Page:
A community sentencing policy is being considered by Ghana’s Cabinet, according to the Information Minister, Kojo Oppong Nkrumah.
Some legal brains have in the past proposed that community service should be entrenched in Ghana’s laws as a means of checking overcrowding and to further decongest the country’s prisons.
In the wake of the COVID-19 outbreak, such calls have been renewed.
At a press briefing on Thursday, Mr. Oppong Nkrumah revealed that Cabinet is working on a community sentencing document which will make such options available.
“You know in Ghana we don’t have a community sentencing policy… If successful, when Cabinet is [assessing] laws, all of these become options that can be embarked upon,” he remarked.
Community sentencing would allow a convicted person to carry out some activities in the community as a form of punishment.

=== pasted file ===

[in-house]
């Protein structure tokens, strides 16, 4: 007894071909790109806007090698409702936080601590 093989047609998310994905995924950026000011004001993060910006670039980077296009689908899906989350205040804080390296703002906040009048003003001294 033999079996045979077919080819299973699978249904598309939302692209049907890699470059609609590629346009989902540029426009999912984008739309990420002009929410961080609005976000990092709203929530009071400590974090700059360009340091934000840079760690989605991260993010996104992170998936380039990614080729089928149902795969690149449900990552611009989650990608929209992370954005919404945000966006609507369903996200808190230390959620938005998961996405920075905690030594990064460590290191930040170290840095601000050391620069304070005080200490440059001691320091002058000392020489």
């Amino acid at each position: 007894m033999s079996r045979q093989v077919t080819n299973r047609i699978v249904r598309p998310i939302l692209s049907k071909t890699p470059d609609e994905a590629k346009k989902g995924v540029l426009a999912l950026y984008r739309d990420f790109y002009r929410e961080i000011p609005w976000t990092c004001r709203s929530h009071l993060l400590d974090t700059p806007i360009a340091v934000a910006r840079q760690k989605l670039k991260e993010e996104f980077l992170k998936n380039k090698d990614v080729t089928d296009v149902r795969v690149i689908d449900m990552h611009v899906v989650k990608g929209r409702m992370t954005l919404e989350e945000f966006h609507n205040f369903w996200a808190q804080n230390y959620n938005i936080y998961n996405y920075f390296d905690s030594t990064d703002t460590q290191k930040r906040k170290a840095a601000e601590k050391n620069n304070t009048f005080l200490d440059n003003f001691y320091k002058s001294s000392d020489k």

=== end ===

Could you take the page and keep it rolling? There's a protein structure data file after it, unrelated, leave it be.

Ghana also has a Non-Custodial Sentencing Bill which the Ghana Prisons Service has been advocating for its quick passage.
The Director of Prisons in Charge of Operations, Isaac Kofi Egyir said the service has made their inputs in getting the Bill passed.
“We in the Ghana Prisons Service have been strong advocates for quick passage of the law that regulate non-custodial sentences. I think that this is the right time that we all put our hands together to get this passed as quickly as possible to save the situation. We have made our inputs and it has gotten to the appropriate authorities and it is being worked on.”
Amid congestion concerns in the wake of COVID-19 pandemic, 808 prisoners were granted amnesty by the President.
The category of convicts who benefitted from the President’s gesture included first-time offenders, seriously ill, inmates on death row commuted to life imprisonment, inmates serving life sentence commuted to 20 years definite term, and very old prisoners ranging from 70 years and above.